Cradle Cap Defined and Symptoms
Cradle cap (Infantile seborrheic dermatitis) is a common skin rash found in children. The skin rash is typically found in newborn babies. The rash may not appear as soon as the baby is born, but it can develop within the first year after birth. Occasionally, the rash may appear in preschool-age children.
The skin rash can range from small scales to large scales. Typically, the rash is seen as small patches and/or scaly with a yellowish color. It is not considered a serious, long-term skin condition and it may be treated with self-care at home. Occasionally, cradle cap may be treated by a physician in a doctor’s office or an outpatient clinic.
Cradle Cap Treatments
Cradle cap treatments may range from no treatment to medical treatment under a physician’s care. It depends on the intensity of the scalp rash.
Parents/guardians may treat cradle cap at home with effective results. One home treatment is leaving the cradle cap alone. Most cases of cradle cap clear up without any treatment so a parent/guardian may decide against active treatment. Or, a parent/guardian may apply a liberal amount of petroleum jelly on the scalp and hair roots. The petroleum jelly may remain overnight, which allows the softened scalp scales to be combed in the morning during bath time.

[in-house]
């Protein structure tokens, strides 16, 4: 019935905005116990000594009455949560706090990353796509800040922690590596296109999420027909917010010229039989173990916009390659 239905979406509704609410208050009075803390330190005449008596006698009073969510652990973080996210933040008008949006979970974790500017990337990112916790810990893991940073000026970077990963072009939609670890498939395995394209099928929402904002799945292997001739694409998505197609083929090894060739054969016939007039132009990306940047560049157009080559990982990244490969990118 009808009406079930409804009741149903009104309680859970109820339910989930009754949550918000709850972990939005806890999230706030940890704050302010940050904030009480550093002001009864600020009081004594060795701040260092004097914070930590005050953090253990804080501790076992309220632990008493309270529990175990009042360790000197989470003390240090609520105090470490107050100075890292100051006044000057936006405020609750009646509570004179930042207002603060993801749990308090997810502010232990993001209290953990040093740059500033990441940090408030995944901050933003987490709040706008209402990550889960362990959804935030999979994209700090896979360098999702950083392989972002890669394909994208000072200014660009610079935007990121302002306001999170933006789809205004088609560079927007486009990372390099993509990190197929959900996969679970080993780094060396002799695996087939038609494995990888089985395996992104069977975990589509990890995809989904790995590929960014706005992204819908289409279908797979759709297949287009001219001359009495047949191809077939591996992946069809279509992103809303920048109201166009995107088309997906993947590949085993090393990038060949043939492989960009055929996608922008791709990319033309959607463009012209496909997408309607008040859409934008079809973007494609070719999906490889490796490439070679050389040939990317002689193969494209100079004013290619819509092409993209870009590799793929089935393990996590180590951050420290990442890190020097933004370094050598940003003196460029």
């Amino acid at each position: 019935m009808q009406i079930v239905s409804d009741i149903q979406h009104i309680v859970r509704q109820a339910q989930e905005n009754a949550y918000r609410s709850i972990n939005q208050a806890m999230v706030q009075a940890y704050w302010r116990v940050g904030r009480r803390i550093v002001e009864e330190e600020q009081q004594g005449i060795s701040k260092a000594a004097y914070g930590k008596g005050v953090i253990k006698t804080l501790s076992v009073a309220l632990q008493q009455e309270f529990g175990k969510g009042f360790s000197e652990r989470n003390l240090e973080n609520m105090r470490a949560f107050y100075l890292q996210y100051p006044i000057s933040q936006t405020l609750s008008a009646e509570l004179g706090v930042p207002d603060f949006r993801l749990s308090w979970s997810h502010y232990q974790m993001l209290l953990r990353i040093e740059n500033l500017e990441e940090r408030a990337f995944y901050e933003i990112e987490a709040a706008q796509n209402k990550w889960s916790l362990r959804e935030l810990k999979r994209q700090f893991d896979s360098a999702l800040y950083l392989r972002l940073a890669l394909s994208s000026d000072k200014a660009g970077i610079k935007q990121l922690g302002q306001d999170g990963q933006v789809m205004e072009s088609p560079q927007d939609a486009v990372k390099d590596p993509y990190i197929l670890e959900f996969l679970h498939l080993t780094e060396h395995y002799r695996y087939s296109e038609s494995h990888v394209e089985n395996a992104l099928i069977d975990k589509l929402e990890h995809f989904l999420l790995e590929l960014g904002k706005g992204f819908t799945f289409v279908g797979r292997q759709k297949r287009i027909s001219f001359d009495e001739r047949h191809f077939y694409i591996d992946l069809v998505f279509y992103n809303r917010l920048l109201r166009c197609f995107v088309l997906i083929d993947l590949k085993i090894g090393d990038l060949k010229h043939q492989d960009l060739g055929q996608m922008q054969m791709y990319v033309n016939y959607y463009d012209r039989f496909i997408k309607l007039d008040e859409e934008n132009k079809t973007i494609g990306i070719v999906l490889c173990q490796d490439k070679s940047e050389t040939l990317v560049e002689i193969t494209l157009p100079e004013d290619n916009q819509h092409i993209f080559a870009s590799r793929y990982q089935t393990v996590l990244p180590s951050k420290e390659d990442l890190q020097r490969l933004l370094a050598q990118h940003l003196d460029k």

Another treatment for cradle cap is shampoo. A mild, non-irritating shampoo formula should be used to minimize causing the baby discomfort and reduce the chance of the baby crying. Also, the shampoo directions should be followed to clear up the scalp scales.
Self-treatment is the first choice for cradle cap used by parents/guardians. However, a physician should be notified if the cradle cap is inflamed or reddened because the self-treatment may not have worked effectively. A physician can perform a medical examination to rule out other skin conditions.
Once cradle cap has been diagnosed, the physician may prescribe an over-the-counter cortisone cream. The cream should be used as directed by the physician. For instance, the cream may need to be applied more than once daily to prevent the cradle cap from spreading to various body parts. Parents/guardians may seek follow-up medical treatment to verify that the cradle cap has been cleared.
Sources: Cradle Cap-Topic Overview